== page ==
Reference > Cambridge History > The Drama to 1642, Part One > Some Political and Social Aspects of the Later Elizabethan and Earlier Stewart Period > Increase of Litigation and its effects on the Legal Profession
  Growth of London and its causes The Medical Profession  

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The Cambridge History of English and American Literature in 18 Volumes (1907–21).
Volume V. The Drama to 1642, Part One.

XIV. Some Political and Social Aspects of the Later Elizabethan and Earlier Stewart Period.

§ 25. Increase of Litigation and its effects on the Legal Profession.


Among the professions which had their proper seat in London, none, perhaps, in the Elizabethan age and that which followed, played a more important part in the social system of the country than the profession of the law. There has assuredly been no period of English history in which the relations between law and politics have been more intimate than the age of Bacon and Coke; and the study of the history of even a single inn of court, such as Gray’s inn, would show how far back in the later Tudor period this important connection extends. But, apart from this, though Harrison was of opinion that an excess of lawyers, like one of merchants, was a clog in the commonwealth—“all the money in the land,” he says, “goes to the lawyers” 98 —it was quite inevitable that two characteristics of the age—the frequent change of ownership in landed property and the frequent establishment of new trading concerns—should be accompanied by a large increase of legal practice. This practice was of a kind which did not necessarily bring its reward in a great harvest of fees to the London barrister, for there was much more self-help in that age than has been held admissible in later days either in law or in medicine; and, with regard to the former at all events, every man was expected to know some law, so that many of our dramatists—with Shakespeare at their head—were, more or less, familiar with its terms and processes. 99  It was with landed property that litigation, so far as lawyers were called in, seriously concerned itself; and it was through the management, direct or indirect, of country estates, and through speculation as well as litigation respecting them, that fortunes were made and, as already noticed, county families were founded by Elizabethan lawyers. 100  If we glance at the other end of the professional ladder, it will appear that at no time before or since has a legal training been so clearly recognised as the necessary complement of the school and university education of a man called upon to play a part in public life. The inns of court were one of the great social as well as educational institutions of the Elizabethan and early Stewart period; and within their walls, in their halls and gardens, in their libraries and chambers, was pre-eminently fostered that spirit of devoted loyalty towards the crown, as well as that traditional enthusiasm for literary and other intellectual interests, which in other periods of our national life have been habitually associated with the universities. 101  The occasional “brawls” in the streets by gentlemen of the inns of court, like those of their democratic antipodes, the city ’prentices, were demonstrations of self-reliance as well as of youthful spirits. To the Elizabethan regular drama, whose beginnings the inns of court had nurtured, and to some of whose masterpieces they had extended a cordial welcome, as well as to the lesser growths of the masque and cognate devices, these societies stood in relations of enduring intimacy. 102    33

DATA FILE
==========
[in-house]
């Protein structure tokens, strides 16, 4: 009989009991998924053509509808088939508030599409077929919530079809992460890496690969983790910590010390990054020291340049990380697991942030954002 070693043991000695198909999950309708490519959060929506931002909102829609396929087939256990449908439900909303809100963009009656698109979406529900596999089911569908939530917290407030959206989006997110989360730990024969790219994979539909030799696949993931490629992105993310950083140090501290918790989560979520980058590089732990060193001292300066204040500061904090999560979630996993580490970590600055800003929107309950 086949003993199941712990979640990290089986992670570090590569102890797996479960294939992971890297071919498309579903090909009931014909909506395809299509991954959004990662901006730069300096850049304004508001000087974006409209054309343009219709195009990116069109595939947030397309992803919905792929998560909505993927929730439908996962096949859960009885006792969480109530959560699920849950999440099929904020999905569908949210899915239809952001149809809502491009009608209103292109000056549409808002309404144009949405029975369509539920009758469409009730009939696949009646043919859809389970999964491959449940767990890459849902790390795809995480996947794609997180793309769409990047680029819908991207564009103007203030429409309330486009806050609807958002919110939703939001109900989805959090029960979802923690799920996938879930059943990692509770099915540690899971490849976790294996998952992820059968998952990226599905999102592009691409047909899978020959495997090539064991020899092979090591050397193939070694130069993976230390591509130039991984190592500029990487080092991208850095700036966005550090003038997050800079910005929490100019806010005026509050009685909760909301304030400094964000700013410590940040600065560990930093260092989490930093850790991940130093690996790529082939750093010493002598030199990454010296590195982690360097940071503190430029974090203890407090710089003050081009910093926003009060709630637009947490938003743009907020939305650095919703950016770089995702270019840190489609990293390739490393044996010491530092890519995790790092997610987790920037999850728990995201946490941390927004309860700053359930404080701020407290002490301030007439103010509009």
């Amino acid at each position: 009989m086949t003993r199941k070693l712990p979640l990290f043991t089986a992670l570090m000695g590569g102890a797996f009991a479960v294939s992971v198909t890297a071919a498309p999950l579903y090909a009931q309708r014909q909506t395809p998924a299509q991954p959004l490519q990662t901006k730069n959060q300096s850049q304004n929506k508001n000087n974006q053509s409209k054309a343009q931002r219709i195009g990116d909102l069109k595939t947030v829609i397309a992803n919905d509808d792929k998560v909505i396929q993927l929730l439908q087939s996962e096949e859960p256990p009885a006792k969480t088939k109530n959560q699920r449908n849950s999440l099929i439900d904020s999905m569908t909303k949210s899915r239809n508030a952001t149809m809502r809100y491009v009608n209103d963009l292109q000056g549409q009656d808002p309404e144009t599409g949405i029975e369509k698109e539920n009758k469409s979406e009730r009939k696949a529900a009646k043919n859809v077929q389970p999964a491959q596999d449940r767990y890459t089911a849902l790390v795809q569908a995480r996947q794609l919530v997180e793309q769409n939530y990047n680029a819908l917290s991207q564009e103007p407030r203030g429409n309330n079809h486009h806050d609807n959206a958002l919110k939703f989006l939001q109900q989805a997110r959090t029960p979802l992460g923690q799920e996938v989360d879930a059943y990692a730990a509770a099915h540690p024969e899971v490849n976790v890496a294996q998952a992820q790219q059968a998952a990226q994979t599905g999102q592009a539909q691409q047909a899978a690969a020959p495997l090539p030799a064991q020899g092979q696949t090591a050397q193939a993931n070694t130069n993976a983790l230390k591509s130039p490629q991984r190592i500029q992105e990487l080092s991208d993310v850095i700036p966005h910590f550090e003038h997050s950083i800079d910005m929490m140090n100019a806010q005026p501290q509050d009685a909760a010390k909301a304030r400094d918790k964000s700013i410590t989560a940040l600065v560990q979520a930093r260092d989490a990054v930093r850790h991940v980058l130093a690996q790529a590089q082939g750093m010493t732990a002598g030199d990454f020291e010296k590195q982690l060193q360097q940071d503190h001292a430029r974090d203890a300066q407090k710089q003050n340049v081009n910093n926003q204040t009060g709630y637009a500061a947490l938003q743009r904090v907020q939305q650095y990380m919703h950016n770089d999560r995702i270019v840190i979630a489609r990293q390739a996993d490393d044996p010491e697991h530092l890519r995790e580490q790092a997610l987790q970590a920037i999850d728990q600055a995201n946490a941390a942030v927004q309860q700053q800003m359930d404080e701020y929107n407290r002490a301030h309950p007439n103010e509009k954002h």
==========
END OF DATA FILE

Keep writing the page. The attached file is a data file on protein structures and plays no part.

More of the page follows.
Note 98. p. 204. [ back ]
Note 99. Cf. Sturge, L. J., “Webster and the Law: a Parallel,” in Shakespeare Jahrbuch, vol. XXII (1906); where it is pointed out that Webster, like Shakespeare, displays a very extensive and, generally speaking, accurate knowledge both of the theory and practice of the law, and the construction of the plot of The Dutchesse of Malfy is cited as a striking instance of the extent of Webster’s legal knowledge. The writer cites the observation of Sidney Lee, in his Great Englishmen of the Sixteenth Century, that Ben Jonson and Spenser, Massinger and Webster, employed law terms with no less frequency and facility than Shakespeare, though none of them was engaged in the legal profession. It would, perhaps, be fanciful to ascribe the predilection for trial scenes’, which the Elizabethan bequeathed to the later English drama, to anything more than a sure instinct for dramatic effect. [ back ]
Note 100. See, on this head, the section “The Lawyer”—perhaps the most instructive of all the sections in Hubert Hall’s Society in the Elizabethan Age. [ back ]
Note 101. In the “letter from England,” to her three daughters, Cambridge, Oxford, Innes of Court, appended to Polimanteia (Cambridge, 1595), while the inns of court are acquitted of disrespect towards the universities, and of having “received some of their children and … made them wanton, the Inns are admonished not to regard their training as sufficient without that of their elder sisters.” [ back ]
Note 102. In his English Dramatic Literature, vol. III, p. 223, note 7, the present writer has cited a passage from “A Player” in Earle’s Microcosmographie (1628), which suggests a very natural secondary reason for the interest taken in the acting drama by members of the inns of court: “Your Inns of Court men were undone but for [the player]; hee is their chiefe Guest and imployment, and the sole businesse that makes them Afternoones men.” [ back ]

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  Growth of London and its causes The Medical Profession  
 
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